Donald Trump tells ‘confidants’ US will leave Paris climate deal: Report | world-news | Hindustan Times
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Donald Trump tells ‘confidants’ US will leave Paris climate deal: Report

Donald Trump, who has previously called global warming a hoax, came under pressure from the other leaders to honour the 2015 Paris deal.

world Updated: Jun 01, 2017 14:40 IST
Donald Trump stands in front of a US flag Melania Trump delivers a speech at the Naval Air Station Sigonella before returning to Washington DC, in Sicily, Italy.
Donald Trump stands in front of a US flag Melania Trump delivers a speech at the Naval Air Station Sigonella before returning to Washington DC, in Sicily, Italy.(Reuters Photo)

President Donald Trump has said he will announce his decision on whether or not the United States will abandon the Paris Accord this week, but according to a report citing people close to him, he might have made up his mind already: to leave.

Those people include Scott Pruitt, head of the environmental protection agency, who has told his staff in recent days he was confident Trump will pull out, said Axios news, adding the department had worried the president might wilt under pressure from his European and G7 allies during his just-concluded trip abroad.

He didn’t.

“The United States of America is in the process of reviewing its policies on climate change and on the Paris Agreement and thus is not in a position to join the consensus on these topics,” said a communique issued after the G7 summit in Italy.

Trump followed that up with a tweet that he would make “my final decision on the Paris Accord” in the week starting Monday. If the report about Trump telling confidants he had already made up his mind is true, only the formality of an announcement is awaited.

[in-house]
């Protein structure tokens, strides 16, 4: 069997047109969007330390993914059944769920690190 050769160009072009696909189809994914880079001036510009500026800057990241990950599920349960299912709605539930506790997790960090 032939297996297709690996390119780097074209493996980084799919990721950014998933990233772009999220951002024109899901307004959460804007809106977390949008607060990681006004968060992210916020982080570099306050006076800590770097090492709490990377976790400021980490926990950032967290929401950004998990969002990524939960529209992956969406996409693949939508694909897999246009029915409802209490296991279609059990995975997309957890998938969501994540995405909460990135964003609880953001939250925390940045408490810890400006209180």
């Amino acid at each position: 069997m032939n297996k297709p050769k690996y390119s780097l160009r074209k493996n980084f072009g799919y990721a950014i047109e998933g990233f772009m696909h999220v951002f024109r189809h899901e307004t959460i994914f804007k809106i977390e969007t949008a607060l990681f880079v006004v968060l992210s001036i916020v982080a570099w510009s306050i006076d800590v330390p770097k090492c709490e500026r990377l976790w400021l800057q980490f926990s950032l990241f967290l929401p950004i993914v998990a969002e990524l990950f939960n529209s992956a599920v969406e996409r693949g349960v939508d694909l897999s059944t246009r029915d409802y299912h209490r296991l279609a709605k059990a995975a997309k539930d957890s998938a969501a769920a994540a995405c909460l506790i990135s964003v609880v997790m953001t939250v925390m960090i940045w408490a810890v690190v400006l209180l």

Trump is known, however, to abruptly change his mind, and might decide to go with two of his closest advisers: Ivanka Trump, his daughter who has a formal role in his White House, and her husband Jared Kushner, Trump’s closest and most trusted adviser. Both are said to be “powerful backers” of the accord.

New Delhi will be watching closely, and not only as one of the 192 signatories to the accord signed with much fanfare in December 2015, and went in effect November 2016, but also perhaps for signals that might have a bearing on relations going forward.

Castigating unfair global agreements, Trump had at a rally on completing 100 days in office earlier in May, called the Paris accord “one-sided” and in which “the United States pays billions while China, Russia and India have contributed, and will contribute, nothing”.

That was a standard US critique of a line taken by India, and other developing countries, that richer nations must shoulder a larger share of the blame for global warming and do more for its mitigation — “Climate Justice”, as New Delhi calls it.

Trump took a different tack while explaining his reservations to his G7 allies last week. Gary Cohn, his chief economic adviser told reporters Trump “reiterated that China and India are countries that we have fallen behind in some ways and some nature in the world of manufacturing and job creation and he didn’t want to be in second place in job creation”.

Under the Paris Accord, every signatory country — Syria and Nicaragua are the only ones that have not signed up — committed itself to a self-determined mitigation goal, which, critics in the US, such as Trump have argued, would entail imposing restrictions on some manufacturing sectors leading to job cuts.

Whatever his reasons, Trump has committed himself to an announcement this week, and according to Axios, he is likely to pull the US out of it. The White House refused to confirm or deny it to the publication and told it wait for his decision.

The White House has apparently told Pruitt, who shares Trump and most of the Republican party establishment’s scepticism about global warming and who had been calling publicly for the US to leave, to maintain a low profile till the announcement. The plan is not to let Pruitt take credit for it.